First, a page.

February 17, 2011

ASTRO BOY (2009) - looking good, but...

(2009, Hong Kong/USA/Japan co-production)

If only the script had been as good as the animation...

This beloved Japanese manga character became popular in the US when it was one of the first anime series shown on TV, back in the 1960s. Two further series were made in 1980 and 2003 and released in English language versions, but this high-budget feature film attempted to push the character as franchise material, though no sequel is happening. While it was a hit in China, it wasn't in the US... or even Japan.

The origin story of Astro hasn't been changed too drastically, retaining the tragic death of Professor Tenma's son, and the scientist's attempt to create a robot to replace him. But not just any robot. Tenma packs the it with enough 'defence systems' to remain safe from any foreseeable harm. But when Astro is activated and begins to realise his potential, the government want to use him as a weapon, or destroy him for being a potential threat.

During the power struggle over Astro's future, he escapes and runs away to live down below on the Earth's surface. Not in the beautiful floating city where robots do all the dirty work, but the trash-covered remnants of the Earth's surface...

This is a familiar premise, but clumsily outlined with a wordy, patronising prologue, rather than the elegant introduction of Pixar's recent Wall-E.

The futuristic city where Astro Boy lives was always re-imagined for each new anime series. Here the intricate pastel architecture, the designs of the giant robots and police pursuit vehicles are startling at times. The character animation and motion is dynamic and very high quality, as are the blistering action scenes.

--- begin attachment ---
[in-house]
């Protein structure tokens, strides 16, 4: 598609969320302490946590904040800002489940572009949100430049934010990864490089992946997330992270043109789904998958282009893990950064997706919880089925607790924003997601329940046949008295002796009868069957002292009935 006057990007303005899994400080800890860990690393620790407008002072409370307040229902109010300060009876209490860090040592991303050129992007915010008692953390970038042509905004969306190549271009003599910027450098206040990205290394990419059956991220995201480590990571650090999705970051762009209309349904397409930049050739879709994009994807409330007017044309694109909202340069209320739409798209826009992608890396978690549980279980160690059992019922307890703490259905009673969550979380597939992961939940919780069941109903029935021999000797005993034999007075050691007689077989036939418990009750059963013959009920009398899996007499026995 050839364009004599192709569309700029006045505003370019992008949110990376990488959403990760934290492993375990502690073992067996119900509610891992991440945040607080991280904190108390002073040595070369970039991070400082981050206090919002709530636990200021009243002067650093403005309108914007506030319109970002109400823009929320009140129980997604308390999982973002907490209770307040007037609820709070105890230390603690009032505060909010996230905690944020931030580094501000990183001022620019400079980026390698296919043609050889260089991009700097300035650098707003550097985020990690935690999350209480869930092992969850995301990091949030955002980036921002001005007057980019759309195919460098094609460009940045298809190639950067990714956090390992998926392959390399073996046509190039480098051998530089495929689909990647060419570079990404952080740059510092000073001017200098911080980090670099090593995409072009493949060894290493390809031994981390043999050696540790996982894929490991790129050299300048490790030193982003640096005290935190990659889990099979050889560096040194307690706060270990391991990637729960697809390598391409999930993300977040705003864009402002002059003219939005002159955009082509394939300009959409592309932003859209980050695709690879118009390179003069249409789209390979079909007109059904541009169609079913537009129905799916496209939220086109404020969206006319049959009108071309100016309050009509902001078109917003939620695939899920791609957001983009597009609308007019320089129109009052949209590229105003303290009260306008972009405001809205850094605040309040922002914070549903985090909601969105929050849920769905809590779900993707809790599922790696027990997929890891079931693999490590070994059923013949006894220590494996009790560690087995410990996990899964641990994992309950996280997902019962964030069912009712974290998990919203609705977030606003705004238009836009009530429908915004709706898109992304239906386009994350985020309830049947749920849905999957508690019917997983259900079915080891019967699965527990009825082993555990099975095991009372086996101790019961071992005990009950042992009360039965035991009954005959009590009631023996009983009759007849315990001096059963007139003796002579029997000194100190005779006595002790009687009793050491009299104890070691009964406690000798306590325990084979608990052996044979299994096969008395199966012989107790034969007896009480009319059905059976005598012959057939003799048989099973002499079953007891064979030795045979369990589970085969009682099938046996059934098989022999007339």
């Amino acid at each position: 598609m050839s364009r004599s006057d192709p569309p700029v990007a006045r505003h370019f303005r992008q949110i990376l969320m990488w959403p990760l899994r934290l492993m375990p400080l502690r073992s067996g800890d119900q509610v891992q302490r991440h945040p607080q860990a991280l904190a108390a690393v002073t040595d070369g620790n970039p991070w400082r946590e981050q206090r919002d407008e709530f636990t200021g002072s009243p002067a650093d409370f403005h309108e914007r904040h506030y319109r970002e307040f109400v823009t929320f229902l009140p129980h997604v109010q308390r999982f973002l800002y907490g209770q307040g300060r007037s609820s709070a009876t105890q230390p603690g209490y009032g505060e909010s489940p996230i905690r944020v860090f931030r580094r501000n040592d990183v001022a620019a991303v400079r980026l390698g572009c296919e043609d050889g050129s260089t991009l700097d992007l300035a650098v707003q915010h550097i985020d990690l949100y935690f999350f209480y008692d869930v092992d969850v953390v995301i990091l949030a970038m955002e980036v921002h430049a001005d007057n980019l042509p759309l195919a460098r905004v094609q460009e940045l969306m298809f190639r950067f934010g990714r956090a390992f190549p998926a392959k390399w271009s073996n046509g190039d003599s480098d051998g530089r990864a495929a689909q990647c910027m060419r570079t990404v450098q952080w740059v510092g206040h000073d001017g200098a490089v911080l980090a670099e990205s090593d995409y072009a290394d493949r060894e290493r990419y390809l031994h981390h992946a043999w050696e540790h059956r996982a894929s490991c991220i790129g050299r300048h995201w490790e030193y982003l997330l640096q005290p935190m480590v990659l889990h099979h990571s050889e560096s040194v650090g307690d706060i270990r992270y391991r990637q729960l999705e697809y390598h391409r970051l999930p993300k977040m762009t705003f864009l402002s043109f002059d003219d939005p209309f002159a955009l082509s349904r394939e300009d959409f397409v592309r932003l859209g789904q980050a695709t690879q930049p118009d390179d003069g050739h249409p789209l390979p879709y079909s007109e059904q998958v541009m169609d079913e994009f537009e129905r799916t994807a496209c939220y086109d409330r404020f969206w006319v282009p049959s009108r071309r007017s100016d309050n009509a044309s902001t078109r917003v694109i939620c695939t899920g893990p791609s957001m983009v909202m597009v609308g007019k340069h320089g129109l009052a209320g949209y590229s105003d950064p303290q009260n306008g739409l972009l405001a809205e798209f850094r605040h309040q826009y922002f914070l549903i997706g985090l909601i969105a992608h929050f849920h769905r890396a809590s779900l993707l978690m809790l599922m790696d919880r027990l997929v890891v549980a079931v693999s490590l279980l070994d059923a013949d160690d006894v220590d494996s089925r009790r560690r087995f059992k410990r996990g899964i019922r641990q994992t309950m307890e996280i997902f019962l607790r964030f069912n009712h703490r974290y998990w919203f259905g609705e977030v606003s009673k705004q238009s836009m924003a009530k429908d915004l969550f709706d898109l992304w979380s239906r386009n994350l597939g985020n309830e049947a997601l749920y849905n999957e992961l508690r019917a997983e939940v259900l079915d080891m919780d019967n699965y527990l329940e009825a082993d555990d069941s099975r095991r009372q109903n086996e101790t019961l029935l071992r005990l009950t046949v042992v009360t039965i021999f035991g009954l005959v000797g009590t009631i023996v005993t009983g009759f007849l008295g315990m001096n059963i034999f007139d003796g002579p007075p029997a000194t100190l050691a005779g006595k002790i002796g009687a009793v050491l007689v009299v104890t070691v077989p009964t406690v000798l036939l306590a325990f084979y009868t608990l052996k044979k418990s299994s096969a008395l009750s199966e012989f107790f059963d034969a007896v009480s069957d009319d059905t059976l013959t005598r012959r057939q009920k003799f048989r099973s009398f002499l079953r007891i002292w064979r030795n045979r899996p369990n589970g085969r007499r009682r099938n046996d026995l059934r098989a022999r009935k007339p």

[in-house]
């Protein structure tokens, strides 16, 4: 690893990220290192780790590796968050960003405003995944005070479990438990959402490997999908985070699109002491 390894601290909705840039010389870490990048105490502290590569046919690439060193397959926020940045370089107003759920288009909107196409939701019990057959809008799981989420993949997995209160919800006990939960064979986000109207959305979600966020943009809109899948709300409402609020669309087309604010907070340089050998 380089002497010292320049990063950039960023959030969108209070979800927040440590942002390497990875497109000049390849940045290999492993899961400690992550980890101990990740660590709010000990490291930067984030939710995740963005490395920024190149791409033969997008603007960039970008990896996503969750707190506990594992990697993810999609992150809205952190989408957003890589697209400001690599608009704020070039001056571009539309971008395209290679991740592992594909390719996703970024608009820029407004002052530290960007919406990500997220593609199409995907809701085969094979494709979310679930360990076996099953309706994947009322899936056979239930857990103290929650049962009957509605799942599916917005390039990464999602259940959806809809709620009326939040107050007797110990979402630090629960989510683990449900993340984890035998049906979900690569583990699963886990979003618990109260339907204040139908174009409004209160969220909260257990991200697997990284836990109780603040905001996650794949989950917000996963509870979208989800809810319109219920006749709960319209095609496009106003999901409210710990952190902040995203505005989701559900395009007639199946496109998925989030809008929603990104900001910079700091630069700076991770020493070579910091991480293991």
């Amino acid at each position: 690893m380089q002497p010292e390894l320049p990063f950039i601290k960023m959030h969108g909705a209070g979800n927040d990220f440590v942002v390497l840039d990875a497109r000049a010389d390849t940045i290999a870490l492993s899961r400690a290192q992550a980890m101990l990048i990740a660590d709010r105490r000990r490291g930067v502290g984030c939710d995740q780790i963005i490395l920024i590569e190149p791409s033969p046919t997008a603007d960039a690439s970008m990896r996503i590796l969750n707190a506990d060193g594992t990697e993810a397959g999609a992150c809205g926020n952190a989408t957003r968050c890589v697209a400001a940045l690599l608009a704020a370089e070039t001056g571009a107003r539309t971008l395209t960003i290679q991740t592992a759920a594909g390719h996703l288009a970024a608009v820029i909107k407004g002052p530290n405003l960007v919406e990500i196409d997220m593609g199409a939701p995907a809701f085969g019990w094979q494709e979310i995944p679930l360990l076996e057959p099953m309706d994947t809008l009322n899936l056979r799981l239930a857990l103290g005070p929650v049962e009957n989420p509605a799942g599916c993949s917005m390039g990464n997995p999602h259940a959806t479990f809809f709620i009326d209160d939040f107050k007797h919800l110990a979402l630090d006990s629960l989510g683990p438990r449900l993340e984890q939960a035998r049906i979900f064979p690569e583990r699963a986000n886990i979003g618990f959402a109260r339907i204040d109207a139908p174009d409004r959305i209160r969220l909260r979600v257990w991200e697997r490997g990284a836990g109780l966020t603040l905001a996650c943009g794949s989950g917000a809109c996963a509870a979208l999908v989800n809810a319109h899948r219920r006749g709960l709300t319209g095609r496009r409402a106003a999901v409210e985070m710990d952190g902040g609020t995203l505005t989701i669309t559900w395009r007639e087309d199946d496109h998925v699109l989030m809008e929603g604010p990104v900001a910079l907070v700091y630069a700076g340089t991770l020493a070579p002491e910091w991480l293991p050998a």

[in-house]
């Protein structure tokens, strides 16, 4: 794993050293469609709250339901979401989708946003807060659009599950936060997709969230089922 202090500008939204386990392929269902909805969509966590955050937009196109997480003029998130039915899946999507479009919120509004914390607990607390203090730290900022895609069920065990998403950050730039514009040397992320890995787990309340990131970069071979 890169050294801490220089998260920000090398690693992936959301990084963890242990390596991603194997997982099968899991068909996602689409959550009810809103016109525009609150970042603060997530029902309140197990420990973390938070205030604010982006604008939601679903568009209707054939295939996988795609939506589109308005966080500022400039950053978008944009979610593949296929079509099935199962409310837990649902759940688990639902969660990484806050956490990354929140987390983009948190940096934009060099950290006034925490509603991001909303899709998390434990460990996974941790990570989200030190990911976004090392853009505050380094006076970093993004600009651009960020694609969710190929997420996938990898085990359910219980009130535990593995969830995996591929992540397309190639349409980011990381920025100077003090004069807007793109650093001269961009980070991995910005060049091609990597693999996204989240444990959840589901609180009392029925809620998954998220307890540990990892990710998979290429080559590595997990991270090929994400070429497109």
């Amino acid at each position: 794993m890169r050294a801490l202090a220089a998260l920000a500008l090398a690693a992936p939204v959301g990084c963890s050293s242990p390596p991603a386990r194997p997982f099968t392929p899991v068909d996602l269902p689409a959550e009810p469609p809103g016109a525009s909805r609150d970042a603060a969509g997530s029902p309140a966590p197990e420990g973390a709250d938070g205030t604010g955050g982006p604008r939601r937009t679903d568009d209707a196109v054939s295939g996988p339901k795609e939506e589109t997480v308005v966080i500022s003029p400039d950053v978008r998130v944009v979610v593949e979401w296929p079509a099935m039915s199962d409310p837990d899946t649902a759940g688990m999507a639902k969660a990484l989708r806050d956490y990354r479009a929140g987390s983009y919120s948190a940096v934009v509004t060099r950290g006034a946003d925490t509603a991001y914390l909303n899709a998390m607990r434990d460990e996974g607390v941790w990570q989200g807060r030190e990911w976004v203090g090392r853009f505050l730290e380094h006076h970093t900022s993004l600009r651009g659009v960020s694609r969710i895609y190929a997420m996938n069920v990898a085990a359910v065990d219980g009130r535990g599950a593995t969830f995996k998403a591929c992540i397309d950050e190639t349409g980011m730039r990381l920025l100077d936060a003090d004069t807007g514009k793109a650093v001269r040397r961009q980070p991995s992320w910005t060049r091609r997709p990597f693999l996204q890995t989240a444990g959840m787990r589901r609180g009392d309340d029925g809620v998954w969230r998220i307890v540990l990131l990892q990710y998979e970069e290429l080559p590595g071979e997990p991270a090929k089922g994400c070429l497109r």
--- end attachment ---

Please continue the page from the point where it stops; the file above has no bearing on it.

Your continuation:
The emotional dilemmas that Astro has to face as he finds a new place in the world are also quite tough for a children's film. The relationship with his father is far from the usual depiction of a single parent, and realistically, touchingly performed by Nicolas Cage. Cora (Kristen Bell), the tough girl he befriends, is rather a stock character, reminding me of Penny Robinson from the Lost In Space remake of 1998, though she's likeable enough.

Bill Nighy doesn't cope with voiceover acting at all well, but thankfully his character isn't in there for long. Donald Sutherland is also put in the shade by Nicolas Cage's vocal performance, as a one-note villain who tells us what he wants near the start and keeps on repeating his dastardly schemes if we'd forgotten.

The main drawback with the film were the secondary 'good' mechanical characters. The robot society in Astro Boy are the crux of the manga - future humanity's relationship with sentient robots. Many of Tezuma's original stories dealt with stories of an integrated automated workforce seriously enough to rival and predate subplots in Spielberg's A.I. (2004). This new Astro Boy includes an arena where robots fight each other to destruction, taken from the stories, echoed in A.I..

Apart from the snazzy-looking 'evil' ones, the robots aren't dealt with seriously at all, but as comedy relief. One dimensional characters with poorly underwritten gags that reduce many scenes to the level of tiny tot TV. Bizarrely, these comedy reliefs are part of a robot liberation front, a non-important subplot trading on jokes about powerless grass roots political groups. It's the wrong era for satire like this and feeble humour. Without them, this would be a much stronger film for all ages.

This new Astro Boy movie is available in the UK and US on DVD and blu-ray.

1 comment:

  1. Tezuka and Nicolas Cage are never a good combination.